Next, we have Dustin. While Dustin is an atheist, he does believe in an absolute, atemporal, Platonic Good. All moral value exists in spacetime as states of affairs exemplify various aspects of that Platonic Good. And consequently, Dustin seeks to live his life in accord with the Platonic Good by undertaking actions that model states of affairs which exemplify the Good: practically speaking, this means he feeds the hungry, gives drink to the thirsty, and ministers to the stranger, the naked, the sick and the imprisoned.
Finally, let’s consider for the sake of argument that those theists are correct who say something like this: the Platonic Good exists in a sense, but this “Platonic Good” which we apprehend through our moral perception is, in fact, the divine nature. To put it bluntly, God = the Good. And thus when you live in accord with the Good you are, in essence relating to and gaining knowledge of God under the title “the Good”.
To sum up, we have Drake the believer in God and disbeliever in the Good. And we have Dustin the believer in the Good and disbeliever in God. Here’s the question: should we think that they are referring to, believing in, and relating to the same entity under different descriptions?
There is a good reason to think so. To illustrate, imagine our two gentlemen in another situation. In that situation Drake says he loves the Morning Star and seeks to live his life by it. Meanwhile Dustin says he loves the Evening Star and he seeks to live his life by it. As we all know (but alas, Drake and Dustin do not) the Morning Star is the Evening Star. Thus, it follows that Drake and Dustin are relating to the same celestial body, albeit under different descriptions.
And that would likewise seem to describe our current case. Drake and Dustin are both referring to the same transcendent entity, but they do so under different descriptions: one refers to it as God, the the other refers to it as the Good. And thus it follows that each of them gets certain important beliefs about that entity correct and they get other important beliefs incorrect. For example, Drake is correct to believe that transcendent entity is a person and Dustin is right to believe it is the Good. And Drake is incorrect to believe that transcendent entity is pure will and Dustin is incorrect to believe it is an abstract universal.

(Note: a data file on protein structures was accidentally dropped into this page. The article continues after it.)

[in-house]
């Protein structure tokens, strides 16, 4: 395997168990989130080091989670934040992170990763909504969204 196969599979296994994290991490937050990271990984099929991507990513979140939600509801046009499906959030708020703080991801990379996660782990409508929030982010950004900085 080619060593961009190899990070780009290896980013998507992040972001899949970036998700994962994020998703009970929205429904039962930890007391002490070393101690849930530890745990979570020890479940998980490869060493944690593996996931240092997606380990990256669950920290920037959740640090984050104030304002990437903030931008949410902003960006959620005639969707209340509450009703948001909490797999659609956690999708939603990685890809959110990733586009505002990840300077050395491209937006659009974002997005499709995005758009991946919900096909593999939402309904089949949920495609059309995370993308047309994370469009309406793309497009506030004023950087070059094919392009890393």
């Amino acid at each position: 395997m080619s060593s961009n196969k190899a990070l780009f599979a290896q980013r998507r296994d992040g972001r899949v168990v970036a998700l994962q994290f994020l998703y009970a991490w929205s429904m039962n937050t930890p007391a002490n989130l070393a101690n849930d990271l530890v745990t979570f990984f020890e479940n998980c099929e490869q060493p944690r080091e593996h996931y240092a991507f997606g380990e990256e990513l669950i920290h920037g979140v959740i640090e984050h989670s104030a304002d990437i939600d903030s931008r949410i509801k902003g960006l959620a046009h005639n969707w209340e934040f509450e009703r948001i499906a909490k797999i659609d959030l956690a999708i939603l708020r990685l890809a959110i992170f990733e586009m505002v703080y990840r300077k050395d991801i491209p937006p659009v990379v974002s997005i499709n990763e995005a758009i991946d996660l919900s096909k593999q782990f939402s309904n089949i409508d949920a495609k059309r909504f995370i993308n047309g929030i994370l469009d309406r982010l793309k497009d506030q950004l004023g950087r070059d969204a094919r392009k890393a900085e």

But it isn’t just linguistic reference and belief that is at play here. We can also speak of some kind of relationship. It would seem plausible to say that both Drake and Dustin have an existentially meaningful relationship with the same entity, a relationship which is strengthened by their correct beliefs and weakened by their incorrect beliefs. Thus, Drake prays to that entity as God (that’s good!) but he also lives in fear and uncertainty of the arbitrariness of what he believes to be the pure will of God (that’s bad!). And Dustin seeks to conform his life to the Good (that’s good!) but he also fails to pray to the Good because he believes it is abstract and impersonal (that’s bad!).
Each of our two gentlemen is better off in some ways and worse off in others. The fact is that it isn’t obvious that one of those individuals (namely Drake) is in a superior epistemic and/or relational position to that entity (God/the Good) to the other individual (namely Dustin). Granted, within some versions of Christian theology Drake may be better off than Dustin (i.e. those versions that require the belief in a specific set of propositions about God). But Schellenberg’s argument isn’t targeting some versions of Christian theology. It’s targeting theism simpliciter. And by theism simpliciter it isn’t obvious that Drake is better off than Dustin or that Dustin is worse off than Drake.